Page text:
Robyn Hitchcock Announces New Record; Shares New Song


Yep Roc Records has announced the new album from psychedelic folk troubadour Robyn Hitchcock. The Man Upstairs will be available on August 26. The first song Hitchcock is sharing from the album is a stunning version of the Psychedelic Furs classic “The Ghost in You.” A 4th grade music class from Hillsborough, NC, interviewed Hitchcock for their weekly WOCS podcast. An excerpt from the podcast can be heard HERE.

The Man Upstairs sees Hitchcock uniting with legendary producer Joe Boyd (Nick Drake, Fairport Convention) for one of the most unique recordings of his already quite idiosyncratic career. Rather than simply record a new selection of songs, Boyd suggested what he called ‘a Judy Collins album’ such as Elektra would have released in 1967 – part well-known favorites, part personal discoveries, and part originals. The multi-tiered approach offered Hitchcock the rare opportunity to record as a performer, not “just another singer-songwriter laying their freshest eggs.”

Thus, modern standards like Roxy Music’s “To Turn You On,” The Doors’ “The Crystal Ship,” and The Psychedelic Furs’ “The Ghost In You” are interlaced with lesser-known gems from such pals as Grant-Lee Phillips (“Don’t Look Down”) and I Was A King (“Ferries”), the latter featuring harmony vocals and guitar from the Norwegian indiepop combo’s own Anne Lise Frøkedal. Meanwhile, new Hitchcock originals like “Trouble In Your Blood” and “Comme Toujours” stand among his most fragile and heartfelt, his stark vocal and guitar cast by Boyd against simple, autumnal backing from longtime collaborators Jenny Adejayan (cello), Charlie Francis (piano), and the aforementioned Frøkedal (harmonies).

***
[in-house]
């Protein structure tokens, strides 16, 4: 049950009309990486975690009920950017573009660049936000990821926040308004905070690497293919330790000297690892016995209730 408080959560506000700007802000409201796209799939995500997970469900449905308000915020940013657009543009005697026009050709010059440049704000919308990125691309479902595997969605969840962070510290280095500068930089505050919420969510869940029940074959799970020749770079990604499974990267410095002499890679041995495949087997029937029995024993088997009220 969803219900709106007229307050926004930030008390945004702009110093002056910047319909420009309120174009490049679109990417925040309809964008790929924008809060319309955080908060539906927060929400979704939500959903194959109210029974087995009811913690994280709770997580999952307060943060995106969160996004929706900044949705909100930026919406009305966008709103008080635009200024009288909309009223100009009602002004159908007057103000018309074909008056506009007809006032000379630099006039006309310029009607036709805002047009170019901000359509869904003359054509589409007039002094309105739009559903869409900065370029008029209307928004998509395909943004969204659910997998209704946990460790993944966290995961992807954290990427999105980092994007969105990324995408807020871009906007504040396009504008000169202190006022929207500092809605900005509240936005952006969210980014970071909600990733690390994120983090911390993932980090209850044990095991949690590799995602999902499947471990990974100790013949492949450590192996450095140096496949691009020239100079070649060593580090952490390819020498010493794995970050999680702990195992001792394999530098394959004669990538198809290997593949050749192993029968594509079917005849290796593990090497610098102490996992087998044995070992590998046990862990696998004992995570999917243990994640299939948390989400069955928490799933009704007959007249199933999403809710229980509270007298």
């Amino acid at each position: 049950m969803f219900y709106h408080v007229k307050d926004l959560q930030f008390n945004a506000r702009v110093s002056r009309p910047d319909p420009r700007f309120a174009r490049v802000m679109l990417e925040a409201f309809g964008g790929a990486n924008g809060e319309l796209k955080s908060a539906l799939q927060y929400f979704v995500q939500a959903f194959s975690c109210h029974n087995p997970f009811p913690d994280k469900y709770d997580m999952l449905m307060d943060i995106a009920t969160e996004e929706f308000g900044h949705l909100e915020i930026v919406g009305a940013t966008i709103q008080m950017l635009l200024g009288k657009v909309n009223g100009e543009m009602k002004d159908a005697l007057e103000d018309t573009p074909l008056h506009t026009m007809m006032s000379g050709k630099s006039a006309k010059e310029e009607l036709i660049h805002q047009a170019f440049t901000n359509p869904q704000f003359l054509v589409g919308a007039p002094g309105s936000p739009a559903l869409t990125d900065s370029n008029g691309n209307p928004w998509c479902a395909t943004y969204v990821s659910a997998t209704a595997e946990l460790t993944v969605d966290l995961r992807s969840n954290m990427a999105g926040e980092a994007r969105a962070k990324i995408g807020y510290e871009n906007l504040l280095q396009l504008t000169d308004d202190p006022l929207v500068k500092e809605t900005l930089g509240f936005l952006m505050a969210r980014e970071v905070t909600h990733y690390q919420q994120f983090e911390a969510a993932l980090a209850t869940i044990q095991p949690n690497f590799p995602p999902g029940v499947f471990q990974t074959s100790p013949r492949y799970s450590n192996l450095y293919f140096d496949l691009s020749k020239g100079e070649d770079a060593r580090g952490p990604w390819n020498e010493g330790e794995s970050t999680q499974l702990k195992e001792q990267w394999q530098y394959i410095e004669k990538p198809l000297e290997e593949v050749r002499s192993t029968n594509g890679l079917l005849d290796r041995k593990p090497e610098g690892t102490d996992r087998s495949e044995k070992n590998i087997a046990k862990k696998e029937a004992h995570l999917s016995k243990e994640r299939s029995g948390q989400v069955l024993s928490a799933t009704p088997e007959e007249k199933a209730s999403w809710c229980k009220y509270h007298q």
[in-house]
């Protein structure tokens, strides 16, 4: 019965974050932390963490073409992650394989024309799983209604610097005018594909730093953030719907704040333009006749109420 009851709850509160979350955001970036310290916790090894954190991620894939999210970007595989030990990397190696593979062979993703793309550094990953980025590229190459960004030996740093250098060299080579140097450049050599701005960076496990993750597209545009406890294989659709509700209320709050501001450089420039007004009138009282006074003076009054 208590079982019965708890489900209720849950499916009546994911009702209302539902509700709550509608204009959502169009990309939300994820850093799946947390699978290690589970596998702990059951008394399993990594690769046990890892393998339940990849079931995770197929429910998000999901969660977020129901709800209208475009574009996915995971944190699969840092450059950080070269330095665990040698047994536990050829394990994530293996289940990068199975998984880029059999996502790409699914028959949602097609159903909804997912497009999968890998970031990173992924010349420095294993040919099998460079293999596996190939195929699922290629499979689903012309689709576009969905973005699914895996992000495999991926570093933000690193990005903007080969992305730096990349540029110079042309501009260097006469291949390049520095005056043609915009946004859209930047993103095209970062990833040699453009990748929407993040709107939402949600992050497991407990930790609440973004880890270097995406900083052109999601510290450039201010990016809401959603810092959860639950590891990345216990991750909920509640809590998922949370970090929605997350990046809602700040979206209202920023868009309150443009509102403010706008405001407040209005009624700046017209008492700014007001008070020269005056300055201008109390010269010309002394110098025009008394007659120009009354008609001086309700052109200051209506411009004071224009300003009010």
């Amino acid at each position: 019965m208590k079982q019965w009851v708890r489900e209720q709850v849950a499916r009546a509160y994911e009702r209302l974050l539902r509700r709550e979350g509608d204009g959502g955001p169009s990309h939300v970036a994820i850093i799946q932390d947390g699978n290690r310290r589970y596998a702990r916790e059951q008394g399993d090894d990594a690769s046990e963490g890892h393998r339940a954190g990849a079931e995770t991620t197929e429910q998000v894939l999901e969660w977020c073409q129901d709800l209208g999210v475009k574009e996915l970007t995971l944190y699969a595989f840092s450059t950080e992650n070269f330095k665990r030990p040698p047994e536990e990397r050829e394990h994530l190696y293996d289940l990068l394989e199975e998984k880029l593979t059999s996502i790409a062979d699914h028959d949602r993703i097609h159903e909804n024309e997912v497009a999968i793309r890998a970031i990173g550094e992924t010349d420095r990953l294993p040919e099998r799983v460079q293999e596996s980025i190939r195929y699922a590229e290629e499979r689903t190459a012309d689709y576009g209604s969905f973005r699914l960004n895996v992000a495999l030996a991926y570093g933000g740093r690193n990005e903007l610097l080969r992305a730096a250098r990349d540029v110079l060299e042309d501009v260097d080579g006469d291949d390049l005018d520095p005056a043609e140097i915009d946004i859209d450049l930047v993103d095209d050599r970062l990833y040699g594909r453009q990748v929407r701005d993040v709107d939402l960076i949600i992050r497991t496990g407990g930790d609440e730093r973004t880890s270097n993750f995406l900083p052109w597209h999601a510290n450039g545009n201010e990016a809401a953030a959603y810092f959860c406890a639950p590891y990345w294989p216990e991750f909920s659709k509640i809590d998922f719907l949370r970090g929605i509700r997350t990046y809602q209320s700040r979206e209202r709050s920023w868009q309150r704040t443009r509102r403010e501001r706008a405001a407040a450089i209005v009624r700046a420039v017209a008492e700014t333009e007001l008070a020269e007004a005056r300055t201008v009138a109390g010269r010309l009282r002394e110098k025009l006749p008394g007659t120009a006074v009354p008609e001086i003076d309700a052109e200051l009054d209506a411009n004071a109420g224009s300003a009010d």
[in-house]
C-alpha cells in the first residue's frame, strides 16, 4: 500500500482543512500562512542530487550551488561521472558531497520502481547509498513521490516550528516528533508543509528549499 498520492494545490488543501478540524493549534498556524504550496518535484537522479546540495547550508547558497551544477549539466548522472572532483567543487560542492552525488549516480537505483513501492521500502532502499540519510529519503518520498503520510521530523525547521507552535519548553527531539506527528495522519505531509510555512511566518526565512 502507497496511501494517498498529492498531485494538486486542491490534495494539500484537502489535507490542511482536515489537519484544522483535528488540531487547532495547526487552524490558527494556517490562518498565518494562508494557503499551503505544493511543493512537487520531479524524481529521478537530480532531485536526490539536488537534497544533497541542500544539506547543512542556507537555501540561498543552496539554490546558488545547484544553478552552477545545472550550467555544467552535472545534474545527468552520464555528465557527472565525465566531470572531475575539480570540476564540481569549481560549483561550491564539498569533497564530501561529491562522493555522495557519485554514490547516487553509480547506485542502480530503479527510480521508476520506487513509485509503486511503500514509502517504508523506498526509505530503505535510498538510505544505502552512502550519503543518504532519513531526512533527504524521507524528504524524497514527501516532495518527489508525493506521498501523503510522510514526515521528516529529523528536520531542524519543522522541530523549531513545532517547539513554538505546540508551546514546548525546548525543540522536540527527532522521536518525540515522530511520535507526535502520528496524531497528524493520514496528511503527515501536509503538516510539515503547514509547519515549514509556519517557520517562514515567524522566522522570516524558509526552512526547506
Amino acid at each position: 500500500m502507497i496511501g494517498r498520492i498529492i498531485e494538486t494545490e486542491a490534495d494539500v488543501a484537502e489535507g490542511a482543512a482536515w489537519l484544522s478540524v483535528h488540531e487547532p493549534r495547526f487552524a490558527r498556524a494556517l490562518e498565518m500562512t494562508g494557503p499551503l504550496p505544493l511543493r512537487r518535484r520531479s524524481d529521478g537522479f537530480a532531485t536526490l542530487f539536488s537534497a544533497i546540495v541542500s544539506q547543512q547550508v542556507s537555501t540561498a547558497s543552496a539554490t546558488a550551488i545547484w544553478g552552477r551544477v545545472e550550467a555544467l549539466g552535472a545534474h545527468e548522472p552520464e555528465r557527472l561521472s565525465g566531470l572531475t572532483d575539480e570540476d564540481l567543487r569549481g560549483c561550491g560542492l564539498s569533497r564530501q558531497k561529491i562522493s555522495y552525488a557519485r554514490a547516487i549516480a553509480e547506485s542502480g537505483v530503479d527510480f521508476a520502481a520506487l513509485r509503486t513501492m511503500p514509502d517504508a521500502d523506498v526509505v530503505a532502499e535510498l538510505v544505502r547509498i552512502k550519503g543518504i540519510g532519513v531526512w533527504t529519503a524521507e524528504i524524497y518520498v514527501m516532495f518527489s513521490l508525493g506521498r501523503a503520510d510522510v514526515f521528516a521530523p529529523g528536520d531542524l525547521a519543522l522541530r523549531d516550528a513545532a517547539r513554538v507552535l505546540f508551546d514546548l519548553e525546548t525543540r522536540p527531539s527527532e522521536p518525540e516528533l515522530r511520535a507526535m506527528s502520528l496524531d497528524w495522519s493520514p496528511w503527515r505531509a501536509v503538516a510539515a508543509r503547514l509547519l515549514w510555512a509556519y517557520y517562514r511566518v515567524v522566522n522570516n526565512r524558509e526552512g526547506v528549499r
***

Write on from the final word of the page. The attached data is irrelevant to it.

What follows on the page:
“I’ve always wanted to make a folk record produced by Joe Boyd,” says Hitchcock, “and now I have: thank you, universe!”

Recorded and mixed at London’s Snap Studio in just one short week last October, The Man Upstairs further comes adorned with delightfully macabre cover art painted exclusively for the album by GRAMMY®-winning singer/songwriter Gillian Welch.

Hitchcock will herald The Man Upstairs with a pair of intimate live dates slated for June 20th at Santa Monica’s famed McCabe’s Guitar Shop and Seattle’s Columbia City Theater on June 23rd. A complete North American live itinerary will be announced soon  – for more, please see

From plugging in Bob Dylan’s electric guitar at his infamous 1965 performance at the Newport Folk Festival to his stewardship of an array of folk heroes – including Vashti Bunyan, Shirley Collins, and The Incredible String Band – Joe Boyd has been intimately involved in some of music’s milestone moments.  Young Robyn first encountered Boyd almost five decades back, the words “Produced by Joe Boyd” emblazoned on album after album in his teenage canon. The two eventually made a more human – though no less personal – acquaintance in 1985 as Boyd helmed R.E.M.’s Fables of the Reconstruction. A relationship developed and in 2012, they toured the US with “Robyn Hitchcock & Joe Boyd – Live & Direct From 1967,” coupling musical performances with Boyd’s reminiscences of a time when giants walked among us.

Hitchcock’s 20th solo studio recording – give or take the odd outtake, demo, and rarities compilations – The Man Upstairs arrives hot on the heels of 2013’s Love From London, which received some of the most glowing notices of Hitchcock’s storied career. “One of his recent best,” decreed Rolling Stone. “10 songs of chiming folk-rock grace and slippery black humor in which apocalypse falls gently.” BBC Music applauded “(Hitchcock’s) customary playfulness in dissecting matters of the heart and cerebellum,” while MOJO noted “Love From London once again shows (Hitchcock’s) ability to reconcile the sheer peculiar wonder of being alive.” “Hitchcock catches you – leaves you breathless – with his ability to compel,” declared American Songwriter. “He has pared the whimsy to go for a deeper type of magic realism, one that is serious rather than humorous. He seems to be out there – mining the subconscious – while still firmly aware of pop songcraft and the real world as we live it.” “Why does the world need Robyn Hitchcock?” wondered Consequence of Sound. “Well, without him, who would give us songs to boogie to while the world collapses around us?”

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